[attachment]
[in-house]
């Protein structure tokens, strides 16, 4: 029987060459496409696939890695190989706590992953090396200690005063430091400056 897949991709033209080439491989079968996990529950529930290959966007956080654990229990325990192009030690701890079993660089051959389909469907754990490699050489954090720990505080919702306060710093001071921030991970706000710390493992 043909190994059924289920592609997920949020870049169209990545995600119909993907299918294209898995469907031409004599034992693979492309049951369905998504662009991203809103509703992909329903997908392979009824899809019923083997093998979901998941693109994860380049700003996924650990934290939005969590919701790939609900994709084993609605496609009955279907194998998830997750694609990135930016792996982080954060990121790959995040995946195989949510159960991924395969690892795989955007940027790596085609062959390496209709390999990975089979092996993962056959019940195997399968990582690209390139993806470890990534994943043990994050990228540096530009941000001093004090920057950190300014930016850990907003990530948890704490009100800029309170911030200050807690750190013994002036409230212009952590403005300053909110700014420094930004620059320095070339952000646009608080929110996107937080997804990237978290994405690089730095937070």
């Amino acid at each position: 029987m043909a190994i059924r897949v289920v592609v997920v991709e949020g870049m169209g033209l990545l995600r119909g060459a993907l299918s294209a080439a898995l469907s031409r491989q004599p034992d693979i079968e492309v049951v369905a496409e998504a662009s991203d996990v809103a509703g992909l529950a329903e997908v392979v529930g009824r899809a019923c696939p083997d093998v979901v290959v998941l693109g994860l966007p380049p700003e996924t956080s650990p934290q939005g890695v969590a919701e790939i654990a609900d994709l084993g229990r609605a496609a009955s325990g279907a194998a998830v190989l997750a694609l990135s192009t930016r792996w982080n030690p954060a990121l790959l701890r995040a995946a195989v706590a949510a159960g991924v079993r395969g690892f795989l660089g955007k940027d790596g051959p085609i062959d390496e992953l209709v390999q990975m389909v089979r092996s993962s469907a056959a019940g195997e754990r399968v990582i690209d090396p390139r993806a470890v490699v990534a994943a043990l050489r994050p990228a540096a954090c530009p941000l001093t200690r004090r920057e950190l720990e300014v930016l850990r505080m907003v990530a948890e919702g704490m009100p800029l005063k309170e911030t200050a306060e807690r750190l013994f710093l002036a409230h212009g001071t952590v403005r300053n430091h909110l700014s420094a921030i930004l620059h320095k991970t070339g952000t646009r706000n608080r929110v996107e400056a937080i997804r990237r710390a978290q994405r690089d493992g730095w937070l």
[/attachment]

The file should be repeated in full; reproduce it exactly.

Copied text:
[in-house]
């Protein structure tokens, strides 16, 4: 029987060459496409696939890695190989706590992953090396200690005063430091400056 897949991709033209080439491989079968996990529950529930290959966007956080654990229990325990192009030690701890079993660089051959389909469907754990490699050489954090720990505080919702306060710093001071921030991970706000710390493992 043909190994059924289920592609997920949020870049169209990545995600119909993907299918294209898995469907031409004599034992693979492309049951369905998504662009991203809103509703992909329903997908392979009824899809019923083997093998979901998941693109994860380049700003996924650990934290939005969590919701790939609900994709084993609605496609009955279907194998998830997750694609990135930016792996982080954060990121790959995040995946195989949510159960991924395969690892795989955007940027790596085609062959390496209709390999990975089979092996993962056959019940195997399968990582690209390139993806470890990534994943043990994050990228540096530009941000001093004090920057950190300014930016850990907003990530948890704490009100800029309170911030200050807690750190013994002036409230212009952590403005300053909110700014420094930004620059320095070339952000646009608080929110996107937080997804990237978290994405690089730095937070």
């Amino acid at each position: 029987m043909a190994i059924r897949v289920v592609v997920v991709e949020g870049m169209g033209l990545l995600r119909g060459a993907l299918s294209a080439a898995l469907s031409r491989q004599p034992d693979i079968e492309v049951v369905a496409e998504a662009s991203d996990v809103a509703g992909l529950a329903e997908v392979v529930g009824r899809a019923c696939p083997d093998v979901v290959v998941l693109g994860l966007p380049p700003e996924t956080s650990p934290q939005g890695v969590a919701e790939i654990a609900d994709l084993g229990r609605a496609a009955s325990g279907a194998a998830v190989l997750a694609l990135s192009t930016r792996w982080n030690p954060a990121l790959l701890r995040a995946a195989v706590a949510a159960g991924v079993r395969g690892f795989l660089g955007k940027d790596g051959p085609i062959d390496e992953l209709v390999q990975m389909v089979r092996s993962s469907a056959a019940g195997e754990r399968v990582i690209d090396p390139r993806a470890v490699v990534a994943a043990l050489r994050p990228a540096a954090c530009p941000l001093t200690r004090r920057e950190l720990e300014v930016l850990r505080m907003v990530a948890e919702g704490m009100p800029l005063k309170e911030t200050a306060e807690r750190l013994f710093l002036a409230h212009g001071t952590v403005r300053n430091h909110l700014s420094a921030i930004l620059h320095k991970t070339g952000t646009r706000n608080r929110v996107e400056a937080i997804r990237r710390a978290q994405r690089d493992g730095w937070l």